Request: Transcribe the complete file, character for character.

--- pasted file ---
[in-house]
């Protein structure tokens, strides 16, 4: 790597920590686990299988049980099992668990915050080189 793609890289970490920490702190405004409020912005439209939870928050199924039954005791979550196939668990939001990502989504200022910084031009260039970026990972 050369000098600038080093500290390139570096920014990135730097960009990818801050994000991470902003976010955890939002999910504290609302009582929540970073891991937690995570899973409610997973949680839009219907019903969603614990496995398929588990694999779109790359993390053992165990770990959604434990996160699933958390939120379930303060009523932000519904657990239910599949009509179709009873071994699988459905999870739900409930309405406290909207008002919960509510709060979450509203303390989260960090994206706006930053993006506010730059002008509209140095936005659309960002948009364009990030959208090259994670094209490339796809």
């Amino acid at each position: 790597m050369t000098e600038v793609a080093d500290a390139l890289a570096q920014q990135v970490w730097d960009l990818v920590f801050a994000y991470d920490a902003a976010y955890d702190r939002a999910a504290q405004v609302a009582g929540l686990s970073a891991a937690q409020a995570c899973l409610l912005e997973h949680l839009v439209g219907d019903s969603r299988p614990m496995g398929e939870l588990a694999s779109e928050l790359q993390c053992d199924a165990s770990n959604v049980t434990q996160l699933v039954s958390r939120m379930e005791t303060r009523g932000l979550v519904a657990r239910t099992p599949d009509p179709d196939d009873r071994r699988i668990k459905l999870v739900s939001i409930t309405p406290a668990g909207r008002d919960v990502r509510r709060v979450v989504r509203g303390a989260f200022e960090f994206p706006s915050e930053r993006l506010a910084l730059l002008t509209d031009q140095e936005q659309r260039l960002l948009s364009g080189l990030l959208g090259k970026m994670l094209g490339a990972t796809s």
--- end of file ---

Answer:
[in-house]
């Protein structure tokens, strides 16, 4: 790597920590686990299988049980099992668990915050080189 793609890289970490920490702190405004409020912005439209939870928050199924039954005791979550196939668990939001990502989504200022910084031009260039970026990972 050369000098600038080093500290390139570096920014990135730097960009990818801050994000991470902003976010955890939002999910504290609302009582929540970073891991937690995570899973409610997973949680839009219907019903969603614990496995398929588990694999779109790359993390053992165990770990959604434990996160699933958390939120379930303060009523932000519904657990239910599949009509179709009873071994699988459905999870739900409930309405406290909207008002919960509510709060979450509203303390989260960090994206706006930053993006506010730059002008509209140095936005659309960002948009364009990030959208090259994670094209490339796809």
């Amino acid at each position: 790597m050369t000098e600038v793609a080093d500290a390139l890289a570096q920014q990135v970490w730097d960009l990818v920590f801050a994000y991470d920490a902003a976010y955890d702190r939002a999910a504290q405004v609302a009582g929540l686990s970073a891991a937690q409020a995570c899973l409610l912005e997973h949680l839009v439209g219907d019903s969603r299988p614990m496995g398929e939870l588990a694999s779109e928050l790359q993390c053992d199924a165990s770990n959604v049980t434990q996160l699933v039954s958390r939120m379930e005791t303060r009523g932000l979550v519904a657990r239910t099992p599949d009509p179709d196939d009873r071994r699988i668990k459905l999870v739900s939001i409930t309405p406290a668990g909207r008002d919960v990502r509510r709060v979450v989504r509203g303390a989260f200022e960090f994206p706006s915050e930053r993006l506010a910084l730059l002008t509209d031009q140095e936005q659309r260039l960002l948009s364009g080189l990030l959208g090259k970026m994670l094209g490339a990972t796809s």